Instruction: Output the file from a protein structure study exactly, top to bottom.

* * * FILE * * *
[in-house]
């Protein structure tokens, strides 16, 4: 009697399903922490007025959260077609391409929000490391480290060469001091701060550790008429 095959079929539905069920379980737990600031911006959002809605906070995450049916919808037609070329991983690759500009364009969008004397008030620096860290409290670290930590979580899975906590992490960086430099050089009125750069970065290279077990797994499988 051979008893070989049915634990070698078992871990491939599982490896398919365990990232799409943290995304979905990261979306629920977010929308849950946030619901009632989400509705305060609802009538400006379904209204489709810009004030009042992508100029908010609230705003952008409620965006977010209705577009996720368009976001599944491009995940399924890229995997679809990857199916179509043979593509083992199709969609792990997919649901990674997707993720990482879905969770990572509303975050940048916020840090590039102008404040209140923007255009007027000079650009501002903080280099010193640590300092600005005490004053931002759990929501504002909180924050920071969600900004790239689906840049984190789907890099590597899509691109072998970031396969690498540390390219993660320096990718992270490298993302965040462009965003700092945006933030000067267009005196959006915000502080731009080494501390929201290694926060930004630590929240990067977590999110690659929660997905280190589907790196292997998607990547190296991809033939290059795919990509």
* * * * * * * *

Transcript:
[in-house]
């Protein structure tokens, strides 16, 4: 009697399903922490007025959260077609391409929000490391480290060469001091701060550790008429 095959079929539905069920379980737990600031911006959002809605906070995450049916919808037609070329991983690759500009364009969008004397008030620096860290409290670290930590979580899975906590992490960086430099050089009125750069970065290279077990797994499988 051979008893070989049915634990070698078992871990491939599982490896398919365990990232799409943290995304979905990261979306629920977010929308849950946030619901009632989400509705305060609802009538400006379904209204489709810009004030009042992508100029908010609230705003952008409620965006977010209705577009996720368009976001599944491009995940399924890229995997679809990857199916179509043979593509083992199709969609792990997919649901990674997707993720990482879905969770990572509303975050940048916020840090590039102008404040209140923007255009007027000079650009501002903080280099010193640590300092600005005490004053931002759990929501504002909180924050920071969600900004790239689906840049984190789907890099590597899509691109072998970031396969690498540390390219993660320096990718992270490298993302965040462009965003700092945006933030000067267009005196959006915000502080731009080494501390929201290694926060930004630590929240990067977590999110690659929660997905280190589907790196292997998607990547190296991809033939290059795919990509």